Marta Mattoso is Professor of the Department of Computer Science at the COPPE Institute from Federal University of Rio de Janeiro (UFRJ) since 1994, where she leads the Distributed Database Research Group. She has received the D.Sc degree from UFRJ. Dr. Mattoso has been active in the database research community for more than twenty years and her current research interests include distributed and parallel databases, data management aspects of scientific workflows.
Title: Exploring Provenance in High Performance Scientific Computing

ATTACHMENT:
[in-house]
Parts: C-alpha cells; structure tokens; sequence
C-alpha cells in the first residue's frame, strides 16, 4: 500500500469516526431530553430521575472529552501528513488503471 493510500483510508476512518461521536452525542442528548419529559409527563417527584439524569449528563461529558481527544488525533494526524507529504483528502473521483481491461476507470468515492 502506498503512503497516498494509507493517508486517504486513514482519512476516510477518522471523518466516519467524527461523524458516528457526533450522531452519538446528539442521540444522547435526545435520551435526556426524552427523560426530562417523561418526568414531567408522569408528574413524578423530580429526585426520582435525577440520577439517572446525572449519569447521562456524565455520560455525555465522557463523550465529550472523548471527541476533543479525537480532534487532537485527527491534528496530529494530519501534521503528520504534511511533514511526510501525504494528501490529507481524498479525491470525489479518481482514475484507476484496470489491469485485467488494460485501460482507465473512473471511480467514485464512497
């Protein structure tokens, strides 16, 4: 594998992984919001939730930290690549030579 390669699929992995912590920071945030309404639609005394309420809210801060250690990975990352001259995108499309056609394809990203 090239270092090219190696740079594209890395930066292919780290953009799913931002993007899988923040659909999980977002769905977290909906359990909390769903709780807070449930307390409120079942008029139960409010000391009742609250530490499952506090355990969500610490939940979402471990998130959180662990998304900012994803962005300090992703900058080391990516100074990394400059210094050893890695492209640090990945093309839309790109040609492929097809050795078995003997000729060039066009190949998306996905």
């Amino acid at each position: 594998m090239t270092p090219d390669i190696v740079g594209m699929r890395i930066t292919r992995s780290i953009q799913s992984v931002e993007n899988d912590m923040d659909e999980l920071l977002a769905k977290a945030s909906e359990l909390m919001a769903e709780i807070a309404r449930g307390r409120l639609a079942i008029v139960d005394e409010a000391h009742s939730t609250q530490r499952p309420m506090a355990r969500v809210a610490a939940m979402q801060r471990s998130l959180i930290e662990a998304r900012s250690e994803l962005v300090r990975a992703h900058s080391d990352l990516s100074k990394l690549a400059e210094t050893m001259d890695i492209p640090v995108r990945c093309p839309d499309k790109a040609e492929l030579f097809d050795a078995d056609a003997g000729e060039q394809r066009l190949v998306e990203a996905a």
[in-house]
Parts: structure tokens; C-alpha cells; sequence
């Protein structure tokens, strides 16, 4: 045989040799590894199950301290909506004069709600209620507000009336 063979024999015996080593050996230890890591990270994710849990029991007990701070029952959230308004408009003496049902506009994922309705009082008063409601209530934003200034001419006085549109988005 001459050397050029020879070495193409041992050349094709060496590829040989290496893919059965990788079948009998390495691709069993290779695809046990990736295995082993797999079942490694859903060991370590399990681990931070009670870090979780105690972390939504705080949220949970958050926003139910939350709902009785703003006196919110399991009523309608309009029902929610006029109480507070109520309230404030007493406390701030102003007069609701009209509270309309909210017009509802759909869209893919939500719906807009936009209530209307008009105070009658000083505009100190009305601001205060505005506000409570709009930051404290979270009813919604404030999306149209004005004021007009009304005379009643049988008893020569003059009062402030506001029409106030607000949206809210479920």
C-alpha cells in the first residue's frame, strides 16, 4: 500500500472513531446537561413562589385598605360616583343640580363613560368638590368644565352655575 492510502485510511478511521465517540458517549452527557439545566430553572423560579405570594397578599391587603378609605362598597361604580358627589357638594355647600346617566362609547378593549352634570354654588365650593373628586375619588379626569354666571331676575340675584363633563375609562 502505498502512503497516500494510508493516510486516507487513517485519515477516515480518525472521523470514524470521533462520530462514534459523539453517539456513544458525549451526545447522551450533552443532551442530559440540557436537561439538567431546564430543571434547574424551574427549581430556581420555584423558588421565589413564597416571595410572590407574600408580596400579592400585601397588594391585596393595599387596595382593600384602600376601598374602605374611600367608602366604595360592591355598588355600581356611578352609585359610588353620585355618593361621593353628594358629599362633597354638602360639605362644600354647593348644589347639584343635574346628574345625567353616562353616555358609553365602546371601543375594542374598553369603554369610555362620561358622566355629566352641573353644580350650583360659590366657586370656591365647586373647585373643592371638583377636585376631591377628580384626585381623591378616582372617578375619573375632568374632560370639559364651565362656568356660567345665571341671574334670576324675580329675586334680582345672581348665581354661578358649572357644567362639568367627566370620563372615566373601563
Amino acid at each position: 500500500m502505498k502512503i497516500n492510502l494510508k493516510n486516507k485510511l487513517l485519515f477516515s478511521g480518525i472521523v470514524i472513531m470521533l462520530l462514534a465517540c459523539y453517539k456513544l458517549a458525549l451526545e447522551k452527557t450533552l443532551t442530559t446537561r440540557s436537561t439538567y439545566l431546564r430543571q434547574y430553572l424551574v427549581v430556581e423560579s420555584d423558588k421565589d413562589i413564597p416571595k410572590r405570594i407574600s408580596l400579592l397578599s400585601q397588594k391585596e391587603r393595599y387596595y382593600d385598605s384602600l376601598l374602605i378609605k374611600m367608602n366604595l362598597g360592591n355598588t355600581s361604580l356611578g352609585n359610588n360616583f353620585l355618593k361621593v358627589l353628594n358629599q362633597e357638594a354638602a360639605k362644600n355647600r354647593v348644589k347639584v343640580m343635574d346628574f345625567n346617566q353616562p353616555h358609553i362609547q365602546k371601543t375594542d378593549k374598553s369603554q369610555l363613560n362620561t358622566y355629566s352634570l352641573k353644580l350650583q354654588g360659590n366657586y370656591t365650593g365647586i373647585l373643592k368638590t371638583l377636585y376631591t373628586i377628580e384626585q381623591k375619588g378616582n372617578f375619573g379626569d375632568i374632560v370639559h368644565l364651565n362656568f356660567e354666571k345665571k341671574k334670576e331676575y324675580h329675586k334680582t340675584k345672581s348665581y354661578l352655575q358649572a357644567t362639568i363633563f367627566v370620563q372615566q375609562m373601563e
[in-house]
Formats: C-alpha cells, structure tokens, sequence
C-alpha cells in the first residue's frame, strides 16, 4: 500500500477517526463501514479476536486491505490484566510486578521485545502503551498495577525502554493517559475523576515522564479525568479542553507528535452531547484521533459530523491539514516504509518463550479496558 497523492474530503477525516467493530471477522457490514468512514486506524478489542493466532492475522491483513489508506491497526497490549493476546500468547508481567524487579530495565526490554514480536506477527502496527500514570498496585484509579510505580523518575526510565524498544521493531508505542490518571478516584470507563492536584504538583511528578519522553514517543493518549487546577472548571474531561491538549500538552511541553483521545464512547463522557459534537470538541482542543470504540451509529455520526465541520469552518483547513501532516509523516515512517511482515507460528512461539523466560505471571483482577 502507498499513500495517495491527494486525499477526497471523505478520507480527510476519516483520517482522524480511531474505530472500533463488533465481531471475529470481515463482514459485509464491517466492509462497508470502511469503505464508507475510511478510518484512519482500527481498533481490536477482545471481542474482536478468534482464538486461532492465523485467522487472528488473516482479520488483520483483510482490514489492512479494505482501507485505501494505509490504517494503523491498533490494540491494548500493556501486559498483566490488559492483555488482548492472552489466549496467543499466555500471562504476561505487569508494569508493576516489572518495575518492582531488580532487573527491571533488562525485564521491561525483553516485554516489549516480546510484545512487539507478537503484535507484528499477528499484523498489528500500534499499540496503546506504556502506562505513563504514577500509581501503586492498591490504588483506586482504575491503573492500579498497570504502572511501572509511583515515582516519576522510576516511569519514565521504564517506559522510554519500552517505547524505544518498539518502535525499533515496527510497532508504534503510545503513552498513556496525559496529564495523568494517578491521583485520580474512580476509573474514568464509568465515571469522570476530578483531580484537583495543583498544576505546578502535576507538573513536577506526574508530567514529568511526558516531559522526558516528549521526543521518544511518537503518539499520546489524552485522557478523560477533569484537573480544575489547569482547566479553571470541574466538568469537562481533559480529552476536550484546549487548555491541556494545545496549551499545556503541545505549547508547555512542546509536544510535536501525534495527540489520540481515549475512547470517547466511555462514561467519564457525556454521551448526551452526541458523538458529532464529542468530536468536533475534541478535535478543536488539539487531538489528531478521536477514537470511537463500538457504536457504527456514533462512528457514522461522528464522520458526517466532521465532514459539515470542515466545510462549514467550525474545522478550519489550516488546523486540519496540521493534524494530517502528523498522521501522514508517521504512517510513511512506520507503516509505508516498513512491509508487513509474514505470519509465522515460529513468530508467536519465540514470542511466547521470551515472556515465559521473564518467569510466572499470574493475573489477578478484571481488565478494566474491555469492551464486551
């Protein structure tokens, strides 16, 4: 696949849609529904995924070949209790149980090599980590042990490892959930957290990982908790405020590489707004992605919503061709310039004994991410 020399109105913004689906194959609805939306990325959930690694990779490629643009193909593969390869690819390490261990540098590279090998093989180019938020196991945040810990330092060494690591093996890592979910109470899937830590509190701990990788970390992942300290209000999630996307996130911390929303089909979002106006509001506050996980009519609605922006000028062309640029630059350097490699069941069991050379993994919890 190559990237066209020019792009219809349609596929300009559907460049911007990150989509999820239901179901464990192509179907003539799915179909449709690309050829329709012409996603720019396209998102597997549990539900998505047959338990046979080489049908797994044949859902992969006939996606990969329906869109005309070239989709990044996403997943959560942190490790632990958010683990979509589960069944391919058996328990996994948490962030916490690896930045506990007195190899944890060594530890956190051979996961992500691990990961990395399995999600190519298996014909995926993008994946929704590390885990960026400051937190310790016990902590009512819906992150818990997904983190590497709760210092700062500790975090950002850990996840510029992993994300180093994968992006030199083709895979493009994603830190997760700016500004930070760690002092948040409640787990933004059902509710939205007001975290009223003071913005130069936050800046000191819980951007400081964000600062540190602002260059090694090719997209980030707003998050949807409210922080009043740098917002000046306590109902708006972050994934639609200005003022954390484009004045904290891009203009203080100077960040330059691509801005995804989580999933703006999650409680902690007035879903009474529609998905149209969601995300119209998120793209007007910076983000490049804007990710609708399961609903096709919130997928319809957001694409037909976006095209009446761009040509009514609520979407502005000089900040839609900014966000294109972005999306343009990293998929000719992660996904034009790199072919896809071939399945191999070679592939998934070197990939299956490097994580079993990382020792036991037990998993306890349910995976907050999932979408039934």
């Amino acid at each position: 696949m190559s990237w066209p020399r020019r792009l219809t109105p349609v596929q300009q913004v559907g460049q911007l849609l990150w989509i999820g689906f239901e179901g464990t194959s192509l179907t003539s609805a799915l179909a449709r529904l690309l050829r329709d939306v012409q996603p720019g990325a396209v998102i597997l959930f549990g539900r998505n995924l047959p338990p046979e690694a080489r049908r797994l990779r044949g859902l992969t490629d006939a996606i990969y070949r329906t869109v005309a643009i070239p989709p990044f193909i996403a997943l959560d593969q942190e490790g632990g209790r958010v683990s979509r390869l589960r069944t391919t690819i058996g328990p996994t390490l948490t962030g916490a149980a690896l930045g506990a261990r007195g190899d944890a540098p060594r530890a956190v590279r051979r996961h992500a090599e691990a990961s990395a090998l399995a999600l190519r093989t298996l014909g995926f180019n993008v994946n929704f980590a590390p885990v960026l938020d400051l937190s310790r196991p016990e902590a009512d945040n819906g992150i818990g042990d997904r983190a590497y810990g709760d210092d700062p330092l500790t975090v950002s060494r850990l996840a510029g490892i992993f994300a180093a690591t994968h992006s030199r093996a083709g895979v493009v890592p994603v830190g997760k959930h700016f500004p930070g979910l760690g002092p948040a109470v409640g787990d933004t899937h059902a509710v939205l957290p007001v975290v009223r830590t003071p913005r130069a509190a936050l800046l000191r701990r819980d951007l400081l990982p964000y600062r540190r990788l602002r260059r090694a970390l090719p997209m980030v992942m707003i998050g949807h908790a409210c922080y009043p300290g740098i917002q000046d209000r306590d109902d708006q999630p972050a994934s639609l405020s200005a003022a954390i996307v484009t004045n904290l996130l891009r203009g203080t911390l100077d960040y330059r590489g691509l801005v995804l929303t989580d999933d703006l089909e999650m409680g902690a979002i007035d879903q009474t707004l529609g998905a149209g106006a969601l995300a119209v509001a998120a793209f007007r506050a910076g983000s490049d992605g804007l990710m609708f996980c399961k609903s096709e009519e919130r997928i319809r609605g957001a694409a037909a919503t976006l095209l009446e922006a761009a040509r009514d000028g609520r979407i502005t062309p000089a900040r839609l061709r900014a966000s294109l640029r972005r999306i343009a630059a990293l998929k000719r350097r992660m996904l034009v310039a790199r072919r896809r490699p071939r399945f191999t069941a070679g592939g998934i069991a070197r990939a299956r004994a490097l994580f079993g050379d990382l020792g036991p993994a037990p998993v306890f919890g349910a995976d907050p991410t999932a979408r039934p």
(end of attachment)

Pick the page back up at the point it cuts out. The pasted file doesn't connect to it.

Abstract: Large-scale scientific computations are often organized as a composition of many computational tasks linked through data flows. After the completion of a computational scientific experiment, a scientist has to analyze its outcome, for instance, by checking inputs and outputs of computational tasks that are part of the experiment. This analysis can be automated using provenance management systems that describe, for instance, the production and consumption relationships between data artifacts, such as files, and the computational tasks that compose the scientific application. Due to its exploratory nature, large-scale experiments often present iterations that evaluate a large space of parameter combinations. In this case, scientists need to analyze partial results during execution and dynamically interfere on the next steps of the simulation. Features, such as user steering on workflows to track, evaluate and adapt the execution need to be designed to support iterative methods. In this talk we show examples of iterative methods, such as, uncertainty quantification, reduced-order models, CFD simulations and bioinformatics. We discuss challenges in gathering, storing and querying provenance as structured data enriched with information about the runtime behavior of computational tasks in high performance computing environments. We also show how provenance can enable interesting and useful queries to correlate computational resource usage, scientific parameters, and data set derivation. We briefly describe how provenance of many-task scientific computations are specified and coordinated by current workflow systems on large clusters and clouds.